Peto's Paradox was introduced by the UK epidemiologist Richard Peto in 1977. It is still generally considered unsolved.
Simply stated : All animal cells have the potential to turn cancerous. Large animals have many more cells, therefore larger animals should be subject to higher rates of cancer. But they're not. In mammals for example, the larger animals in general have broadly similar rates to the smaller ones.
And there are strong outliers - whales, for example, only rarely get cancer, but it's relatively common in cats and mice.
In humans, the current rate for 'Western' societies mean that each individual has around a 50% chance of developing it at some stage.
A suggested 'solution' to the paradox was published in 2015 - which pointed out that larger organisms tend to have bigger and more slowly-dividing cells with lower energy turnover, which may reduce the risk of developing cancer.
In conclusion, we believe that although Peto's paradox is likely a multifactor phenomenon, its solution will remain elusive unless cell size and metabolic rate are taken into consideration.
Source : Evol Appl. 2015 Jan; 8(1): 2â€“8
It's well established that larger animals do tend to have slower metabolisms - and that faster metabolisms can lead to increased cancer rates (ref.) - but it's also evident that the larger species tend to live considerably longer, and thus will presumably encounter many more opportunities (timewise) for chance mutations caused by carcinogenic substances and radiation etc. etc..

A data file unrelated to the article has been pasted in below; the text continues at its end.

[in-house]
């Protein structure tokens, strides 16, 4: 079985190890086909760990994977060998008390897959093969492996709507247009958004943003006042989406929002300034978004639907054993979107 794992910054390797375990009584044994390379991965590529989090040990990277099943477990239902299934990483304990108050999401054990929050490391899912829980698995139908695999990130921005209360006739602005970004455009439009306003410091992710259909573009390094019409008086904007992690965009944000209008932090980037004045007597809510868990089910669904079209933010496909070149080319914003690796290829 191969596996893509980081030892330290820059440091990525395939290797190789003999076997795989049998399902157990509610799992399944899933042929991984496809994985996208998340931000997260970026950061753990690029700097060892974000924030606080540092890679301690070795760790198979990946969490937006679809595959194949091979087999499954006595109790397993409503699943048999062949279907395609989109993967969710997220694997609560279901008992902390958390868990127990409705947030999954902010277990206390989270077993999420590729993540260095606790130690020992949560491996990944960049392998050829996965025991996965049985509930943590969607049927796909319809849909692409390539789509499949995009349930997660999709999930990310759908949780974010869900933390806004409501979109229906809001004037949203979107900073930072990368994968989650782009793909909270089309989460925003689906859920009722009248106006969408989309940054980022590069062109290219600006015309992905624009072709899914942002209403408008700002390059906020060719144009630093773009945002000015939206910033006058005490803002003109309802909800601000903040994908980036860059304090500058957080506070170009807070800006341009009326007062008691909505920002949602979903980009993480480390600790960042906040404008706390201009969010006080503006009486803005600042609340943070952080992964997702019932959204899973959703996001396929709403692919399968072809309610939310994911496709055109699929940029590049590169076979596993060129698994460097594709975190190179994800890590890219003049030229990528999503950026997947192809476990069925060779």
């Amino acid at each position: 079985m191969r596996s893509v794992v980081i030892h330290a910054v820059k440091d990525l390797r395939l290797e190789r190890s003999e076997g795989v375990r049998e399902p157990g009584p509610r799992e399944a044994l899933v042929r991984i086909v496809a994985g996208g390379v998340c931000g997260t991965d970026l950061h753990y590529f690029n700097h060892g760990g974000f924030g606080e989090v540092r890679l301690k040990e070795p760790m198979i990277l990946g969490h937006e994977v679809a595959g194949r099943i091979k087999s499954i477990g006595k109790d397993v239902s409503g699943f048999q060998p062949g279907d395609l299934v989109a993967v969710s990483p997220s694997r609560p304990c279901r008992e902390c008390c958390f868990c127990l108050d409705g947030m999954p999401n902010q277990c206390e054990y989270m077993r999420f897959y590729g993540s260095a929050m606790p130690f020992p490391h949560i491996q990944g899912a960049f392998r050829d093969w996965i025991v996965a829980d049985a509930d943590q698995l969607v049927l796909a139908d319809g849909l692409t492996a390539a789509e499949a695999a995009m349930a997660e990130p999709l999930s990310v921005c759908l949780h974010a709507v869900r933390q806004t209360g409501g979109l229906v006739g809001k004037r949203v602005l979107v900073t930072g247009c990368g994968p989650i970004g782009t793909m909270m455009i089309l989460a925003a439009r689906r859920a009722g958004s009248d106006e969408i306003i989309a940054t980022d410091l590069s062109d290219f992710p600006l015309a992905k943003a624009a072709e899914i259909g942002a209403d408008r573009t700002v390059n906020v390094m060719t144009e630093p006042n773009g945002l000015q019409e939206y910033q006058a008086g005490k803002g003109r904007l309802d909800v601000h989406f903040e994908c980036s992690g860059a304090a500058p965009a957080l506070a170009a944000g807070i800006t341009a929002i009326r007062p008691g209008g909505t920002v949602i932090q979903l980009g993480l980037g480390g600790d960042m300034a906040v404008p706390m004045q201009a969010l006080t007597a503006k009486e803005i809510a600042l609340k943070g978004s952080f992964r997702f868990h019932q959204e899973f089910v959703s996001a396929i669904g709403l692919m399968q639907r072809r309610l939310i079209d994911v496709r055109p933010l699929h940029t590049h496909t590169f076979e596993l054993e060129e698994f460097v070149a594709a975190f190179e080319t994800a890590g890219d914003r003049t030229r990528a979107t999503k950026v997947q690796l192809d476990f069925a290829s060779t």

The 'multifactor' aspect to which the paper above refers includes the possibility that genetic differences (genes which make cancer less likely - and others which make it more likely) could be important. At present though there's no solid understanding as to why, for example, cancer is the leading cause of death in dogs, whereas sheep rarely get it.
Whatever factors are operating, they must exert a strong effect, because, in the case of mammals for instance, some of the larger examples have many thousands of times more cells that do the smaller ones.
Also see :and
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